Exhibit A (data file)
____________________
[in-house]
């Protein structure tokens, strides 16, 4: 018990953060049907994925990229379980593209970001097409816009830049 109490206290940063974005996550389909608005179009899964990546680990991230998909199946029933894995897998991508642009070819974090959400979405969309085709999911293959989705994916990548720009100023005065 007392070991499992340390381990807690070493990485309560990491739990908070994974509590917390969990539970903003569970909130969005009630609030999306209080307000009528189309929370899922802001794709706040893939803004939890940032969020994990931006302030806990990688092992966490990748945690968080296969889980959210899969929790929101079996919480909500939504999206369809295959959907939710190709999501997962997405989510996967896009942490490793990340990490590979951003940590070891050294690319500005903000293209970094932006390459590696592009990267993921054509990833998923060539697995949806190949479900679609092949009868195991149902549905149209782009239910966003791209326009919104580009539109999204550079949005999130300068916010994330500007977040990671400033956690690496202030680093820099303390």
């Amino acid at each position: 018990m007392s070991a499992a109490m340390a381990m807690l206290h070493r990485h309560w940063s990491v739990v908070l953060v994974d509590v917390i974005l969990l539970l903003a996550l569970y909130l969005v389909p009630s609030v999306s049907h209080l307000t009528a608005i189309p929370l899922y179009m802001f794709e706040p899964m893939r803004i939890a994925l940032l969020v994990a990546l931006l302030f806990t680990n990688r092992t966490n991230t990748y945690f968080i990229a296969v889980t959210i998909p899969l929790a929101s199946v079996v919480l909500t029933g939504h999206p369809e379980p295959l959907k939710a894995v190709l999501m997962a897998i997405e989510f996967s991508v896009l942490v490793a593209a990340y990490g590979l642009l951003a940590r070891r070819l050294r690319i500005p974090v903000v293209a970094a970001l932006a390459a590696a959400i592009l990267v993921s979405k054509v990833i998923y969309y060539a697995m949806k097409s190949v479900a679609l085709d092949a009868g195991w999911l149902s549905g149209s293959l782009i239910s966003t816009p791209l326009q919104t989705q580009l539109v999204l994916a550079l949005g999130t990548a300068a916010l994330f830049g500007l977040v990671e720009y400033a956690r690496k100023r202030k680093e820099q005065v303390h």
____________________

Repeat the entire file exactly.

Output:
[in-house]
């Protein structure tokens, strides 16, 4: 018990953060049907994925990229379980593209970001097409816009830049 109490206290940063974005996550389909608005179009899964990546680990991230998909199946029933894995897998991508642009070819974090959400979405969309085709999911293959989705994916990548720009100023005065 007392070991499992340390381990807690070493990485309560990491739990908070994974509590917390969990539970903003569970909130969005009630609030999306209080307000009528189309929370899922802001794709706040893939803004939890940032969020994990931006302030806990990688092992966490990748945690968080296969889980959210899969929790929101079996919480909500939504999206369809295959959907939710190709999501997962997405989510996967896009942490490793990340990490590979951003940590070891050294690319500005903000293209970094932006390459590696592009990267993921054509990833998923060539697995949806190949479900679609092949009868195991149902549905149209782009239910966003791209326009919104580009539109999204550079949005999130300068916010994330500007977040990671400033956690690496202030680093820099303390």
């Amino acid at each position: 018990m007392s070991a499992a109490m340390a381990m807690l206290h070493r990485h309560w940063s990491v739990v908070l953060v994974d509590v917390i974005l969990l539970l903003a996550l569970y909130l969005v389909p009630s609030v999306s049907h209080l307000t009528a608005i189309p929370l899922y179009m802001f794709e706040p899964m893939r803004i939890a994925l940032l969020v994990a990546l931006l302030f806990t680990n990688r092992t966490n991230t990748y945690f968080i990229a296969v889980t959210i998909p899969l929790a929101s199946v079996v919480l909500t029933g939504h999206p369809e379980p295959l959907k939710a894995v190709l999501m997962a897998i997405e989510f996967s991508v896009l942490v490793a593209a990340y990490g590979l642009l951003a940590r070891r070819l050294r690319i500005p974090v903000v293209a970094a970001l932006a390459a590696a959400i592009l990267v993921s979405k054509v990833i998923y969309y060539a697995m949806k097409s190949v479900a679609l085709d092949a009868g195991w999911l149902s549905g149209s293959l782009i239910s966003t816009p791209l326009q919104t989705q580009l539109v999204l994916a550079l949005g999130t990548a300068a916010l994330f830049g500007l977040v990671e720009y400033a956690r690496k100023r202030k680093e820099q005065v303390h």